An antistatic bag is a bag used for storing electronic components, which are prone to damage caused by electrostatic discharge (ESD).
These bags are usually plastic polyethylene terephthalate (PET) and have a distinctive color (silvery for metallised film, pink or black for polyethylene). The polyethylene variant may also take the form of foam or bubble wrap, either as sheets or bags. Multiple layers of protection are often used to protect from both mechanical damage and electrostatic damage. A protected device can be packaged inside a metalized PET film bag, inside a pink polyethylene bubble-wrap bag, which is finally packed inside a rigid black polyethylene box lined with pink poly foam. It is important that the bags only be opened at static-free workstations.
Dissipative antistatic bags, as the name suggests, are made of standard polyethylene with a static dissipative coating or layer on the plastic. This prevents buildup of a static charge on the surface of the bag, as it dissipates the charge to ground (i.e., whatever other surface it is touching). This bridge to ground is achieved with the inclusion of a tallow amine on the bags surface which attracts moisture that can conduct the charge to another surface, or to the atmosphere itself. In this sense, this type is truly 'antistatic' in that it hinders the formation of static charges. It, however, is not resistant to electrostatic discharge; if something else with a charge touches the bag (such as a person's hand), its charge would easily transfer through the bag and its contents. These bags are usually pink or red in color because of the dissipative chemical layer. Black bags also exist, wherein the polyethylene is manufactured containing trace amounts of carbon, forming a partial shield, though not a complete one.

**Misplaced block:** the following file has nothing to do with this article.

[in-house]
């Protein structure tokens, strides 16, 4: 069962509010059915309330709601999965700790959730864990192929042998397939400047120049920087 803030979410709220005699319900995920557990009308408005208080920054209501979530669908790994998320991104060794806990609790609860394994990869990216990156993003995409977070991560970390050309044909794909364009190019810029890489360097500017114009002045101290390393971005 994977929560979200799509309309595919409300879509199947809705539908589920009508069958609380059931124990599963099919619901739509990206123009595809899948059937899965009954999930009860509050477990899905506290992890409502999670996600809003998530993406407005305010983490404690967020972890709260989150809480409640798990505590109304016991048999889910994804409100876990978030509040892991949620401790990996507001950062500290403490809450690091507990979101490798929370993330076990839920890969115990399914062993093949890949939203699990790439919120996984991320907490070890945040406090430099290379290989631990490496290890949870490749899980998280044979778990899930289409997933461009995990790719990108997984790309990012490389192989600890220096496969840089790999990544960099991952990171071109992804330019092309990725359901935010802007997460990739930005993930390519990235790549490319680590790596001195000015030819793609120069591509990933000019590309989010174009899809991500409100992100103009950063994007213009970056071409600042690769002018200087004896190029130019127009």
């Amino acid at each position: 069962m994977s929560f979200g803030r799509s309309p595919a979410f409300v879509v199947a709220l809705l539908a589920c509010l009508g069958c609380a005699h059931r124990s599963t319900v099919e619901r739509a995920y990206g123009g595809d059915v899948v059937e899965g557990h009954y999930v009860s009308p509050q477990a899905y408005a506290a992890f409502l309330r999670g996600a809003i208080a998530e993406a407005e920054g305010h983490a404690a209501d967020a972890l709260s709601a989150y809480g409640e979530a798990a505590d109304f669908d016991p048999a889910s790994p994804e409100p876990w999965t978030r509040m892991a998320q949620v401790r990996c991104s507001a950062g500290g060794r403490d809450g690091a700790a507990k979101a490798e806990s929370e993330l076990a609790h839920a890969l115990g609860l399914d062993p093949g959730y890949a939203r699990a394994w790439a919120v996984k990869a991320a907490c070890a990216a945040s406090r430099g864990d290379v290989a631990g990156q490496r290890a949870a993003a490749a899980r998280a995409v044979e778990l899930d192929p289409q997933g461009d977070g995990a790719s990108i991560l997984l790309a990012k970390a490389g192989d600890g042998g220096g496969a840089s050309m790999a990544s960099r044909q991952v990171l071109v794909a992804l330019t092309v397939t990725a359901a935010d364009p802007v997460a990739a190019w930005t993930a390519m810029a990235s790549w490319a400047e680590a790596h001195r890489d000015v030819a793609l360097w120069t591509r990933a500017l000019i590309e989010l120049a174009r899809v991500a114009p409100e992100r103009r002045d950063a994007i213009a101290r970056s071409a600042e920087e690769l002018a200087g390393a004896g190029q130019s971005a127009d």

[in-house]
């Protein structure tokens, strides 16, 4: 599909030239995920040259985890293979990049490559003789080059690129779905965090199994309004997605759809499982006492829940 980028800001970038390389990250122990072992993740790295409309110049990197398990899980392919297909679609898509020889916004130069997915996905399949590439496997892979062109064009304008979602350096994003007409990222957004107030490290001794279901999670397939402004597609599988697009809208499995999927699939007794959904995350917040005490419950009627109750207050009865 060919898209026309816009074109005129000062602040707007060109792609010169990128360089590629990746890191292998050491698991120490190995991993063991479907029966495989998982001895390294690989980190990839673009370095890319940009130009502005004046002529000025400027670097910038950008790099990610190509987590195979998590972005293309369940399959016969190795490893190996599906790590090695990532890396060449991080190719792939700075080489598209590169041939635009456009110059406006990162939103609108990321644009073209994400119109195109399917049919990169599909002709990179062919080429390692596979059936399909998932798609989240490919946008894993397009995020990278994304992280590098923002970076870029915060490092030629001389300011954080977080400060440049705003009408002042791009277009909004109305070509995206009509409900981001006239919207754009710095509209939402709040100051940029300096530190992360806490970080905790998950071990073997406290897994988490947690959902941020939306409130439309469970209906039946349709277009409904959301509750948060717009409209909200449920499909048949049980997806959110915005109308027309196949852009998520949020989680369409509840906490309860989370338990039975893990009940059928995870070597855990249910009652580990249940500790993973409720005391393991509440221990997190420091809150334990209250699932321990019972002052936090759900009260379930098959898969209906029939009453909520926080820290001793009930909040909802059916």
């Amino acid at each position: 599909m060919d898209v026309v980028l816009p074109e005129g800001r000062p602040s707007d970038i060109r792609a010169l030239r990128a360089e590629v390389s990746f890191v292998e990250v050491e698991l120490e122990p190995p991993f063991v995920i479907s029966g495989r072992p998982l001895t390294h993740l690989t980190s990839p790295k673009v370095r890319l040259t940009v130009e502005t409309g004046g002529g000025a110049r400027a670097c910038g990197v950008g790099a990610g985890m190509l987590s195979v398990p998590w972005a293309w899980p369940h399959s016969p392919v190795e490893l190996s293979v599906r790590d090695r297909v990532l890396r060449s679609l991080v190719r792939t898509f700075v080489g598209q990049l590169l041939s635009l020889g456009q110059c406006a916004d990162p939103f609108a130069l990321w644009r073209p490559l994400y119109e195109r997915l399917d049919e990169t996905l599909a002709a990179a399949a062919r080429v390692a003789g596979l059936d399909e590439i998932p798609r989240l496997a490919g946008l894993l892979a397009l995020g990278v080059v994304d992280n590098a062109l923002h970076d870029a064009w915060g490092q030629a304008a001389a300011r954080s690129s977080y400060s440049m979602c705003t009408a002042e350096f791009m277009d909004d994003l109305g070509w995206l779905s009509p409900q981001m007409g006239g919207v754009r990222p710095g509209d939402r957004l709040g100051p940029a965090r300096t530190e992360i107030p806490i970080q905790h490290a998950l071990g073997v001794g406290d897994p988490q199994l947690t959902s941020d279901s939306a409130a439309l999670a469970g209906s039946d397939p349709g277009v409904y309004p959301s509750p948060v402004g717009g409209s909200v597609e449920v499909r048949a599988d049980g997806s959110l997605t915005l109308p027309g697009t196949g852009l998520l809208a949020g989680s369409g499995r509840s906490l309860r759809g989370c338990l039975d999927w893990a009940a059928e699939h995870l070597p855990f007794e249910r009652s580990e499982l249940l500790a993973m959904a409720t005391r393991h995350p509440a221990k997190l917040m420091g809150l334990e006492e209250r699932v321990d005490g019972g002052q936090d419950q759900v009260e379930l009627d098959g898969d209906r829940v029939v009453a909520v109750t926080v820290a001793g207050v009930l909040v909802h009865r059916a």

Conductive antistatic bags are manufactured with a layer of conductive metal, often aluminum, and a dielectric layer of plastic covered in a static dissipative coating. This forms both a shield and a non-conductive barrier, shielding the contents from static charge via the Faraday cage effect. These bags are preferred for more sensitive parts, but they also see use in environments where sparks would be hazardous, such as oxygen-rich areas in aircraft and hospitals. Metalized bags are more fragile than their nonmetal counterparts, however, as any puncture compromises the integrity of the shield. In addition, they have a limited shelf life, as the metal substrate can deteriorate over time. These bags are often gray or silver owing to the metal layer, while still being transparent to some degree.
Foam also exists in both pink (dissipative) and black (conductive) varieties, used for storing individual leaded components by piercing the leads into the foam.